Rush hour and news stories
It is nine o’clock in the evening in a rustic gray building in the middle of a chaotic port area, right in the heart of Manila, the Philippine capital. The deafening sound of huge printing machines slices into the air.
It is rush hour at the office of The Philippine Star, a Manila daily, as the next day’s paper goes to press. There are about 100 stories in a 100-page issue.
The news articles are as many and as varied as the reporters behind the stories. Numerous as the news stories are, however, the next day’s issue, as it is everyday, is incomplete.
There are still hundreds and hundreds of stories crying out to be written and millions of small voices waiting to be heard because hundreds of journalists are being silenced for trying to listen to these cries and for being the voice of these pleas.
This is true not only for this one newspaper, but for many other news agencies or individual journalists all over the Philippines.
This is the Philippine press today as it was decades ago: still struggling to be genuinely free despite the democracy that the Filipino people won more than 20 years ago.
Useless: journalist denied entry to a government event, Davao City. Photo by Keith Bacongco under a CC licence.
On 3 May, on the occasion of World Press Freedom Day, Filipino journalists toiled the usual fare. There was no respite in the daily grind of chasing stories, unearthing injustice, recording society’s wrongdoings and chronicling both wars and victories.
In the meantime, the killings of journalists go on and on as the legal procedures of the cases filed in courts drag on. Libel suits are piling up as well as stories of harassment against press people.
According to the Committee to Protect Journalists, 71 journalists have been killed in the Philippines since 1992. The number continues to increase because a culture of impunity prevails.
In commemoration of World Press Freedom Day, the National Union of Journalists of the Philippines (NUJP) once again urged the government to put a stop to all media killings in the country.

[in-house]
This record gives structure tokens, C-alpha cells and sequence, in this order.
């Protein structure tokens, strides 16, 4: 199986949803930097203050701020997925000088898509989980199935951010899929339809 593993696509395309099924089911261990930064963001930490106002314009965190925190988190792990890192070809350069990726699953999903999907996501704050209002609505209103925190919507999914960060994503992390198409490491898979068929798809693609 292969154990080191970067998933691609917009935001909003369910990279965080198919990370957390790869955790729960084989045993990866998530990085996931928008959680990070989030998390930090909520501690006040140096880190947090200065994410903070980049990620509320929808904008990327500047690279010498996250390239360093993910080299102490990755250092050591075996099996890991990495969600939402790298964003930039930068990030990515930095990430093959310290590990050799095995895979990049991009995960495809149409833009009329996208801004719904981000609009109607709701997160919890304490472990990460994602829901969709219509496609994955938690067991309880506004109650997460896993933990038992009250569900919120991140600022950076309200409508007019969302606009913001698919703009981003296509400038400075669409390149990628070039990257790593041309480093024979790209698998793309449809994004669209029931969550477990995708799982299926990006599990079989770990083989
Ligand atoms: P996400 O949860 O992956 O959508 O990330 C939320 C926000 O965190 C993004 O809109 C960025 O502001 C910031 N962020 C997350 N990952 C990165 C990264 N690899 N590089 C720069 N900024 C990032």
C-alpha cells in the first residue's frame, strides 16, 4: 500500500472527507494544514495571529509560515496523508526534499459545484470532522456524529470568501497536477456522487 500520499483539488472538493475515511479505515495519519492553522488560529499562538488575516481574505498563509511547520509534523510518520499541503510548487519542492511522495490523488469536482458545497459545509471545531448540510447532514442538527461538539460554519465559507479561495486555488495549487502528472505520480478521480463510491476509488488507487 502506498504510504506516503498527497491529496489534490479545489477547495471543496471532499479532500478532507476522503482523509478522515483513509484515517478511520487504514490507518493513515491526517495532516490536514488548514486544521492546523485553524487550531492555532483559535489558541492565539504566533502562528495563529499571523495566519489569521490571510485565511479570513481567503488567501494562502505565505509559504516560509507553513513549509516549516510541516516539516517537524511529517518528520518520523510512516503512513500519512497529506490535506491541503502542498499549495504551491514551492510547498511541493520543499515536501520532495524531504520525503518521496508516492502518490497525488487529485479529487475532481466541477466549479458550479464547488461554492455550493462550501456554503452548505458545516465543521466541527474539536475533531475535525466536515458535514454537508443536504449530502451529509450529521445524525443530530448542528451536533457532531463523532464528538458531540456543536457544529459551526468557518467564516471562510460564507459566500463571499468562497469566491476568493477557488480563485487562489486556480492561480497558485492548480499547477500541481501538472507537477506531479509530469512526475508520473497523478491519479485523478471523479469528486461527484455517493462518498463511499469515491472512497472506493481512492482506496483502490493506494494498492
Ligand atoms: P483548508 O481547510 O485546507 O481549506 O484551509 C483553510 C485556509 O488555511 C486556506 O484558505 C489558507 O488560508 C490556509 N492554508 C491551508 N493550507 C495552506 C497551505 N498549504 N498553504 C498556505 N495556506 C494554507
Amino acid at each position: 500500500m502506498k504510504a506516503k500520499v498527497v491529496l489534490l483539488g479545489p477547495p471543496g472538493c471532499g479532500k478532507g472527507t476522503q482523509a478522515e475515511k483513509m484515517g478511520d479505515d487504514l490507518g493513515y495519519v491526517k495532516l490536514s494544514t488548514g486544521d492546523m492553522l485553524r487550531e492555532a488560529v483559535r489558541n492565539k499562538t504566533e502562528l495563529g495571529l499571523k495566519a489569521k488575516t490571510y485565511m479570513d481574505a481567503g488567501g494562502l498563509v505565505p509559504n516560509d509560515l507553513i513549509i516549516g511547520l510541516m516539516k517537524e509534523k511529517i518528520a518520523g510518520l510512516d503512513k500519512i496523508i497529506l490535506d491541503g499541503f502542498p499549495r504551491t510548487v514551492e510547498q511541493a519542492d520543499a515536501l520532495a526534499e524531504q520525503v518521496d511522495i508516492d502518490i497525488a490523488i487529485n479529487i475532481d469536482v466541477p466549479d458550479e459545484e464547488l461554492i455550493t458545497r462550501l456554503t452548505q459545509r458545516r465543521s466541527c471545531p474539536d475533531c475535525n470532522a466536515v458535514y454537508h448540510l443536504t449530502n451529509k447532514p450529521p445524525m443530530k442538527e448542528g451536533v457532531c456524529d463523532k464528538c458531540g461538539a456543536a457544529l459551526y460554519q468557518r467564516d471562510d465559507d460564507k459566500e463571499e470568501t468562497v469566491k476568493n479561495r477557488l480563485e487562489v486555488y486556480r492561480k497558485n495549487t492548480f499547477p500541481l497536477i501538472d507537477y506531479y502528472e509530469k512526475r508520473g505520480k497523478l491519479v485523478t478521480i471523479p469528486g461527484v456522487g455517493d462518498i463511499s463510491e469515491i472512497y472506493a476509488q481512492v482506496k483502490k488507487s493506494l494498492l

‘We join our colleagues in demanding for an immediate and decisive action by the government in putting a stop to all media killings in the country and the swift justice for all victims of such act including those who have been subjected to harassment, threat and intimidation. Let us never forget the infamous Maguindanao Massacre which put our nation on the top among the most dangerous place in the world for media workers,’ NUJP said.
On 23 November 2009, 58 people, including journalists, died in a place called Maguindanao in the southern Philippines, under a morning sun and a clear blue sky. Some women were raped and some men were beaten. More than a year after, the perpetrators have yet to be convicted for their monstrous act.
It is nine o’clock in the evening in our newspaper office. The printing machines are busy completing tomorrow’s issue. It’s the daily fare in the world of Philippine journalism.
And perhaps, too, on this same hour, in another place in the country, a journalist is running for safety or fearing for their life; a hired killer is preparing a move, a story is not seeing print because of a libel suit; a widow is crying herself to sleep because her husband has been killed for being a truth-seeking journalist; or a reporter is taking a bribe because it is the only means to survive.